So consent is paramount, even for well-entrenched dictators. Consent can be enthusiastic or grudging, active or passive, willing or unwilling. It can be consent born of genuine support and sustained by the hope of a better tomorrow or it can be consent born of apathy and nurtured by fear. But consent is an ephemeral quality in a country deprived of both political freedom and economic justice.
For the Rajapaksas it is early days yet. History moves at different velocities and our Ruling Family’s dénouement may happen faster than in Egypt or Tunisia. After all, unlike Egyptians/Tunisians we have enjoyed political freedom and experienced some measure of economic justice and may recognise and react to their absence, a tad faster. Last Monday’s arson-attack on the office of the fiercely anti-government Lanka eNews website is a reminder that democracy is under siege in Rajapaksa Sri Lanka.
Currently, selective acts of state-mandated terrorism are deemed adequate: in 2009 Lasantha Wickrematunge was killed and Sirasa attacked; in 2010, Prageeth Ekneligoda – who worked for Lanka eNews – disappeared and Siyatha TV attacked. The incarceration of Sarath Fonseka is a potent warning to oppositional politicians. But repression will become generalised as and when necessary, for instance if the worsening economic conditions cause strikes and demonstrations.
The democracy contagion in the Arab World is giving despotic rulers across the globe an intimation of their own mortality, a prescience of their ultimate fate. Beijing is hoping assiduously (more than even Washington) for the Mubarak regime’s survival. The Rajapaksas obviously recognise the affinity between themselves and the Arab Political Dynasties; the state-media is acting as if Tunisia is in some barely-known universe, Egypt’s volcanic upheaval a mere bagatelle and Yemen non-existent.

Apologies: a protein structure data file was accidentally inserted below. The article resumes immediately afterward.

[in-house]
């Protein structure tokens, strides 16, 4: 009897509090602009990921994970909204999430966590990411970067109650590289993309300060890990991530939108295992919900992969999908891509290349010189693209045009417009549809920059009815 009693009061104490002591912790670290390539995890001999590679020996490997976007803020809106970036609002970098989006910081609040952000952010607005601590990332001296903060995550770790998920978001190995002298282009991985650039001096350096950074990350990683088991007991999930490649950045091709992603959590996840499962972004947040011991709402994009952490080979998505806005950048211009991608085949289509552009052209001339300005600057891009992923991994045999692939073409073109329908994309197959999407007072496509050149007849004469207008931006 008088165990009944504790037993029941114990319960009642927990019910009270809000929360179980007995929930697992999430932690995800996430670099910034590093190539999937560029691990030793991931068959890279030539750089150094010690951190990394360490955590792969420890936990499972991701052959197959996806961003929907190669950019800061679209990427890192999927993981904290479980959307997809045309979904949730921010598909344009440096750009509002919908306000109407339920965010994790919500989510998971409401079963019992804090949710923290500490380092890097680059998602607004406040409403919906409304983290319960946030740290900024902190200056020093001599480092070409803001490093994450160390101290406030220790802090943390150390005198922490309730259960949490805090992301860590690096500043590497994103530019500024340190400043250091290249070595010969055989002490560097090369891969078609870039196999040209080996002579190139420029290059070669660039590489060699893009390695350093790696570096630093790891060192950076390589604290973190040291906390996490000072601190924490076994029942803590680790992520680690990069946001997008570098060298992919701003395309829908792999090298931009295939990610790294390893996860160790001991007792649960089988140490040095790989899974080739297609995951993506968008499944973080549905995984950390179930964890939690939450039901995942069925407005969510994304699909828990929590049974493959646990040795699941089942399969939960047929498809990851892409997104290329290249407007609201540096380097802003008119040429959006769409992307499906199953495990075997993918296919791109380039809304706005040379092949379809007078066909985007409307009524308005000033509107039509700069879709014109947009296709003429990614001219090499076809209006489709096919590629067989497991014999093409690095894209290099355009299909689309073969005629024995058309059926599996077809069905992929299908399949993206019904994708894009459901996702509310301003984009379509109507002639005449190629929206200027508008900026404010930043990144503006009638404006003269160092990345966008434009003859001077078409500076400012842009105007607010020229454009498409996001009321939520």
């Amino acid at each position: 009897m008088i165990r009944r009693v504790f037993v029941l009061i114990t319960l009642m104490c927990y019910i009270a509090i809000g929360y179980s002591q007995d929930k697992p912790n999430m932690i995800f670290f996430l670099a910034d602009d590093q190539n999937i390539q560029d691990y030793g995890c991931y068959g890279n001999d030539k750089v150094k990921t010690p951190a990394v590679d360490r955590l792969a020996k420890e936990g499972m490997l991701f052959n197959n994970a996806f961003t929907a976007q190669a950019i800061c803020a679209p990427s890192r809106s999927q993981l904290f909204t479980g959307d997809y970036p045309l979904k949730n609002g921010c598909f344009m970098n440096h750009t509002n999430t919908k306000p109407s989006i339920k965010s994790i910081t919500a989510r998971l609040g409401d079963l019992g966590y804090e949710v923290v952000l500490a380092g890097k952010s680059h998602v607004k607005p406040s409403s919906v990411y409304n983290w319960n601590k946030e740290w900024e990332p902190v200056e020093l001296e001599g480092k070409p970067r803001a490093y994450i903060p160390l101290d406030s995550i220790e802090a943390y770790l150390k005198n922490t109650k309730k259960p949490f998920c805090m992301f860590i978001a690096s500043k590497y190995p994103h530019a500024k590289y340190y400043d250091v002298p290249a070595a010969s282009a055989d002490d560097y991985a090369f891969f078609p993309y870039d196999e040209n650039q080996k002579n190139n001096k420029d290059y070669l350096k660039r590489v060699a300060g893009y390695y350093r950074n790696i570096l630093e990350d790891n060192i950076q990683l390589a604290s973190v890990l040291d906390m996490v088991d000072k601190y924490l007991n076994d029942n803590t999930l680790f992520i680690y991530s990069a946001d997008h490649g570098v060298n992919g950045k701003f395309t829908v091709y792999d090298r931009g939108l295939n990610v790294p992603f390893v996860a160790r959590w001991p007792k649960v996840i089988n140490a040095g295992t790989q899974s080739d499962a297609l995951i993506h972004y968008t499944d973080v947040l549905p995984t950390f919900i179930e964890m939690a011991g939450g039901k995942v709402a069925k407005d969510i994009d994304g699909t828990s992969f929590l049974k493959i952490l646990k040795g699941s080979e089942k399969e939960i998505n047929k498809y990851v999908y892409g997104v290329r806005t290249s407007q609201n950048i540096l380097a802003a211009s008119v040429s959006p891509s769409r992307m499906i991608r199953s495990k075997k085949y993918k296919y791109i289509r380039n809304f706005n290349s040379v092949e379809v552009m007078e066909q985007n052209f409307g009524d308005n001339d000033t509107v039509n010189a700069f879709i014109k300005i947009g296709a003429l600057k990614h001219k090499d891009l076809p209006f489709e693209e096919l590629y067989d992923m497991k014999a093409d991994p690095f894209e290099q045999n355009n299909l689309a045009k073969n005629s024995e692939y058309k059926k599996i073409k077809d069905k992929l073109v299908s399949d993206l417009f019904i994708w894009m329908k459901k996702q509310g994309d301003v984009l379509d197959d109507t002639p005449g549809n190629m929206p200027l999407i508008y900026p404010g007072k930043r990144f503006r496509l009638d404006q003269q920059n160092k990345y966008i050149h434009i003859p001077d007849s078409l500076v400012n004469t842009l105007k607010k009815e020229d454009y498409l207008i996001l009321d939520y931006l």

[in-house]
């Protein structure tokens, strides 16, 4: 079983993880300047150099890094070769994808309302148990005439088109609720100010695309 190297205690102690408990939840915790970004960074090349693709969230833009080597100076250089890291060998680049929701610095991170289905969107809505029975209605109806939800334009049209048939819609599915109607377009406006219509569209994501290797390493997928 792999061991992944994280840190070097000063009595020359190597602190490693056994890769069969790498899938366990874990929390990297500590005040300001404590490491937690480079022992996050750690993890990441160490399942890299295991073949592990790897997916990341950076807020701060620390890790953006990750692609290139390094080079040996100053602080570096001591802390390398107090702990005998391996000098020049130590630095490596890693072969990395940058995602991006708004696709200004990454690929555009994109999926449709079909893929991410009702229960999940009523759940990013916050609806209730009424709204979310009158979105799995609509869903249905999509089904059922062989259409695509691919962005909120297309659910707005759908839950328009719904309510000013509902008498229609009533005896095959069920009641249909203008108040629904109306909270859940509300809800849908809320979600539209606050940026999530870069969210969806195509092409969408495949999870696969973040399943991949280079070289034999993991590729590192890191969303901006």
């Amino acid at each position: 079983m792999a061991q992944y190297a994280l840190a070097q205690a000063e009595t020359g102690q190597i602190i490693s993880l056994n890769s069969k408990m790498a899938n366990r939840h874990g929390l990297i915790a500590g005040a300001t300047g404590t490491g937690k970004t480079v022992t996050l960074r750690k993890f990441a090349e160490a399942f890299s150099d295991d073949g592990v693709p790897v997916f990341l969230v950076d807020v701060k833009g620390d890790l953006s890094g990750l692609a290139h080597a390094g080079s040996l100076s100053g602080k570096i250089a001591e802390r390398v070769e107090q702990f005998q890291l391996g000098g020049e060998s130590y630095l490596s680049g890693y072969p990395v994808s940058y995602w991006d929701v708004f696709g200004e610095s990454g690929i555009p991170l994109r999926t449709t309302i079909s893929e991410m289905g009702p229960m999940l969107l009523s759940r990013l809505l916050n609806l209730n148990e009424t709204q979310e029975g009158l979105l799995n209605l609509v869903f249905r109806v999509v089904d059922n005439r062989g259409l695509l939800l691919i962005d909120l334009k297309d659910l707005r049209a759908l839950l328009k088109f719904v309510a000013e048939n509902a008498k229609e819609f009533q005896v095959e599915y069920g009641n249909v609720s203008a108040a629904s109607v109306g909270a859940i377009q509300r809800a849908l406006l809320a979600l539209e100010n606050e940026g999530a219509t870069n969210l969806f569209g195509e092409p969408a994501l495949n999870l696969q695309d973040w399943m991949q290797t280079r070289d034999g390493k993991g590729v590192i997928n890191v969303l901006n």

Despots never leave gracefully; and they will rend their countries apart to buy just one day more in power. Mubarak is talking of ‘conspiracies’ and trying to engineer a civil war to save his rule and his dynastic project; according to HRW his minions looted the Cairo museum, to discredit the protestors. The Rajapaksas would know that as economic conditions of the masses deteriorate and un-freedom increases, their support would wane, even among the Sinhala majority. Astute and ruthless when it comes to issues of political power, they would not hesitate to divert public anger away from themselves, and towards some convenient scapegoat, as for example the Jayewardene administration did.
In 1977 opening the economy was a dire necessity but it could have been done while avoiding neo-liberal excesses.
Prime Minister Premadasa understood the danger of iniquitous growth and used his enormously successful housing programme to fill some of the gaps. But the real safety-valve of the regime was Minister Cyril Mathew’s anti-Tamil campaign which helped conflate Sinhala racism and anti-capitalism/authoritarianism in the collective psyche of the Sinhala South. That road led to Black July. (A similar confluence of Buddhist militancy and anti-colonialism, against the backdrop of economic stagnation, enabled the 1915 Anti-Muslim riots).
Post-Italian reunification, writer/artist, Massimo D’Azeglio said, “We have created Italy. Now we must create the Italians” (Memoirs). The Rajapaksas do not want Sri Lankans; they need Sinhalese as their support base; and Tamils, Muslims and Christians as the ‘Other’, which inspires paranoia and keeps the Sinhalese yoked to the Rajapaksa-chariot for protection (thus the ‘Sinhala Only’ national anthem and the project to build nine Buddhist-stupas as war-memorials).
The Arab Street is teaching us that the Cimmerian darkness of tyranny can be challenged, even sans a strong opposition. But there is work to be done, of the Gramscian-sort. If the South is not weaned away from the perverted-patriotism of the Rajapaksas, the Ruling Family may succeed in turning our Tunisia-Egypt moment, when it comes, into another Black July against some convenient minority.